Every cell in the body contains protein. Muscles, connective tissues and mucus transport proteins in the bloodstream. Enzymes, immune antibodies, visual pigments and the support structures inside bones are primarily made of proteins. Excess protein in the diet doesn’t enhance the synthesis of body components, but eating too little protein can prevent it.
Most people take a protein supplement to assist in their quest to gain muscle by some type of bar or shake. But, how much do you need to supplement your diet – if any at all? You may already be consuming more than enough. How do you figure it all out? The following is just a brief guideline.
Take a look at your diet. Protein intake should be within a range of 10-35 percent of your total calorie intake for a healthy diet. Your body weight and activity level should also be considered. For the average person eating simply to maintain a healthy diet, about 0.8 grams of protein per Kg of body weight should be consumed. If a person is 150 pounds, divide 150 by 2.2 to get weight in Kg. (68.2g), then multiply that by 0.8 to get the amount of protein that should be consumed per day (54.5 grams of protein).
If regular strength training is done, increase that to 1-1.2 grams/kg of body weight. If a gain in muscle mass is desired, increase the total even more to 1.5-1.7 grams of protein/kg of body weight. So that same 150 pound person looking to increase muscle mass with weight training, adding 1.7 grams of protein/kg of body weight should be consuming around 116g of protein daily.
Believe it or not, high intensity endurance athletes require just about as much protein (1.6g/Kg of bodyweight) because of the amount of energy they expend during training, to limit muscle loss. Because endurance athletes are usually thin and don’t have the fat stores to maintain the prolonged physical activity, a body turns to protein to get the energy needed.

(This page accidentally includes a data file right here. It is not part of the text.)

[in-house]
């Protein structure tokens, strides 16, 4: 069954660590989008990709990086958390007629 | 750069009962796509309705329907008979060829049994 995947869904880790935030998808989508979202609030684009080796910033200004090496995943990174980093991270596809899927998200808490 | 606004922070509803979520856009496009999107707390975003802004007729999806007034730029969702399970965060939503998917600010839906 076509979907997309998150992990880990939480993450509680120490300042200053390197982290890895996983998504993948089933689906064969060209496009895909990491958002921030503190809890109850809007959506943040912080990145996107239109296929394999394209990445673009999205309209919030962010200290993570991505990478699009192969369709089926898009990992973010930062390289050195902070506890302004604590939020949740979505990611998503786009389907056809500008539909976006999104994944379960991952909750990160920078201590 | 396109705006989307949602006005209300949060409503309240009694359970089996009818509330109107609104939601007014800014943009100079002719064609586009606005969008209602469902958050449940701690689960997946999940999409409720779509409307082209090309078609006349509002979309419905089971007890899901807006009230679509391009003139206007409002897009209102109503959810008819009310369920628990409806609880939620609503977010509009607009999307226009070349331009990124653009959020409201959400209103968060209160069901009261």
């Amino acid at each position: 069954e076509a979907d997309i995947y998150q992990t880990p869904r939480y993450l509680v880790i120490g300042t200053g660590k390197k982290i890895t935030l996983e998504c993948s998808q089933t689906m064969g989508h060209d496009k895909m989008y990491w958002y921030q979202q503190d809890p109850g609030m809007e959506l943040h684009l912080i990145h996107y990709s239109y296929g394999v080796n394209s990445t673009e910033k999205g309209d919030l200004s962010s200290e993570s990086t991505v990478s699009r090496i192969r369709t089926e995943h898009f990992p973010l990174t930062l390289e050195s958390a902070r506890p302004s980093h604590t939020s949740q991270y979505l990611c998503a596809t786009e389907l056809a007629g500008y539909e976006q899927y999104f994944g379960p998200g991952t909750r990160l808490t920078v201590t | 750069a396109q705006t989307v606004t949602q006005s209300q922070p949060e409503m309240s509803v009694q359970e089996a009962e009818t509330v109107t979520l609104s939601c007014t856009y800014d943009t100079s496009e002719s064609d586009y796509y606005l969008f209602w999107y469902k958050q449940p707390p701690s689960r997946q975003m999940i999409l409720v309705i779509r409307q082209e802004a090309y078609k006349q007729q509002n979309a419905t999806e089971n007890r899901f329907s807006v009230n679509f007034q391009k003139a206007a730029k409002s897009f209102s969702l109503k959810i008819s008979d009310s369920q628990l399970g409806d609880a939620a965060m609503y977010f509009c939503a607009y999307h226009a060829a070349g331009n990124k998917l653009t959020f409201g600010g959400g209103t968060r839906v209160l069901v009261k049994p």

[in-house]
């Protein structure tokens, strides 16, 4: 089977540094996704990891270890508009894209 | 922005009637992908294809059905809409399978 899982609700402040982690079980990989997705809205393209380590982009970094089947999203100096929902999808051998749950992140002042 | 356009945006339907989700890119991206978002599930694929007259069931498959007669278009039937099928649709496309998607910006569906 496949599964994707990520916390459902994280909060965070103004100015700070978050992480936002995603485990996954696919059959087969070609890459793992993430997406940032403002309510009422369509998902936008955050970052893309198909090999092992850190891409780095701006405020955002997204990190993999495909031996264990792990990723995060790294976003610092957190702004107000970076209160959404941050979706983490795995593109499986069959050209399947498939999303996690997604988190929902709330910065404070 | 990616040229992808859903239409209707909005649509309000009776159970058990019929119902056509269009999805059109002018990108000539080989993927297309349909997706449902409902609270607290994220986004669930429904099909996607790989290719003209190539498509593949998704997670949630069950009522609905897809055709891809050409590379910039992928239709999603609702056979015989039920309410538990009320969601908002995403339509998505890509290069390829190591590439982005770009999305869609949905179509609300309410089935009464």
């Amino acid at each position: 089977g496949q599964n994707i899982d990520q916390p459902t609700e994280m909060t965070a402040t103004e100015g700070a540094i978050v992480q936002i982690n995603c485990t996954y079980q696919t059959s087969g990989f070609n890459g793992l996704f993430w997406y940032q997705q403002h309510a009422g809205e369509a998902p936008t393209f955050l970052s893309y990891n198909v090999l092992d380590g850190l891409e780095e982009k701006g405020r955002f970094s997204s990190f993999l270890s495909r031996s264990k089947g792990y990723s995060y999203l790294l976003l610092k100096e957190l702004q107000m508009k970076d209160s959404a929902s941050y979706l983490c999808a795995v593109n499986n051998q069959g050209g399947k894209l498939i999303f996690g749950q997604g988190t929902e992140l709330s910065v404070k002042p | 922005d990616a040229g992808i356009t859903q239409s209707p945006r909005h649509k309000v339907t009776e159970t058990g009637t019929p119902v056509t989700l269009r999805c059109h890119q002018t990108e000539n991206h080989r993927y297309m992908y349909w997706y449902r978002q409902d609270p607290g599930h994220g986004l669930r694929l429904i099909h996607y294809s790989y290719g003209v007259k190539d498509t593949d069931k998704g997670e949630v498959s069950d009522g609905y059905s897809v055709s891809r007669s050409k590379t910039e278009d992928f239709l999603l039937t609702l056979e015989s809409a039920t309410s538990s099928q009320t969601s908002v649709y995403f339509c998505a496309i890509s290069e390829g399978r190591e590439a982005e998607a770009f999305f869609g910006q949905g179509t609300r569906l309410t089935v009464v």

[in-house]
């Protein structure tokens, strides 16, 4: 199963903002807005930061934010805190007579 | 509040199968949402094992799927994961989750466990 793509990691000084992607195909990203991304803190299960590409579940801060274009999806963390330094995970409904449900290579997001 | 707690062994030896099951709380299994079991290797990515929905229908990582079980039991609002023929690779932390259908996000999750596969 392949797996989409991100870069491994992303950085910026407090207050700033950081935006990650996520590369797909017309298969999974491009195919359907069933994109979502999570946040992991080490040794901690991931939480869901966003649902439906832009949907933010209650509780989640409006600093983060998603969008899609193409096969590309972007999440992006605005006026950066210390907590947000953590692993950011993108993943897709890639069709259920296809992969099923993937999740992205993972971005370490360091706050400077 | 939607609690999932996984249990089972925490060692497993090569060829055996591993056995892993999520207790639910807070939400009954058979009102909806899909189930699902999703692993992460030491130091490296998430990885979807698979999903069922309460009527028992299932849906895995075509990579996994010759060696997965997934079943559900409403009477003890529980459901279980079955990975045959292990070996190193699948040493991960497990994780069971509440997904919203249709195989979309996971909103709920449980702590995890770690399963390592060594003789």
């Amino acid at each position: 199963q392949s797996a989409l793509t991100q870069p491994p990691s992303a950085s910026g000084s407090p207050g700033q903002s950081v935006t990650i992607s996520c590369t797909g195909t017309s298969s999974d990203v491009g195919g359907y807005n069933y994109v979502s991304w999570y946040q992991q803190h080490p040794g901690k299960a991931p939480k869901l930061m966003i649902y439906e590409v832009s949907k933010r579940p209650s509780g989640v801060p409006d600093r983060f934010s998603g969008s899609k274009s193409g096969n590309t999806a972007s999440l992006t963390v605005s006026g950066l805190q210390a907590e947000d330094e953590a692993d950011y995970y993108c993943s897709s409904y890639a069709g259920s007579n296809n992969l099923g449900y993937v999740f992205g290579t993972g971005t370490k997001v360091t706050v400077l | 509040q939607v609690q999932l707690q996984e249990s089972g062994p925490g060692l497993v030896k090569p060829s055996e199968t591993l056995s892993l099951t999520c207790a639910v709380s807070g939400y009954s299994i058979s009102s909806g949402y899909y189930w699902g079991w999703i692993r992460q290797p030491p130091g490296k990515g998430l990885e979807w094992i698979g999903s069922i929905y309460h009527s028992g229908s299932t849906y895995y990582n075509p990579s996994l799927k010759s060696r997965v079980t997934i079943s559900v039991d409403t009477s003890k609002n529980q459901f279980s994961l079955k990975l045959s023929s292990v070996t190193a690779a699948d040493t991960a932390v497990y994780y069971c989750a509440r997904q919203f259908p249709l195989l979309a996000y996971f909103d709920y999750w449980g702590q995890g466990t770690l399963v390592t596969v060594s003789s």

The protein content in food, in a healthy balanced diet, can add up quickly. For example, three ounces of tuna and three ounces of chicken contain about 21 grams of protein each. One cup of milk about is about eight grams; one egg about five grams; and three ounces of beef about 15 grams. So take a closer look at the amount of protein in a serving size and how many servings you are actually consuming.
There are some problems that may arise if you are taking too much protein. Overly high protein diets may increase calcium loss, but if you maintain adequate calcium intake it should be of little concern. High protein diets may also overburden the kidneys by forcing them to excrete the extra nitrogen as urea. Animal proteins may contribute to kidney stone formation in certain individuals, and high protein diets increase urine output which may lead to dehydration.
If you have questions about your nutrition or fitness goals, contact one of our certified Fitness Professionals.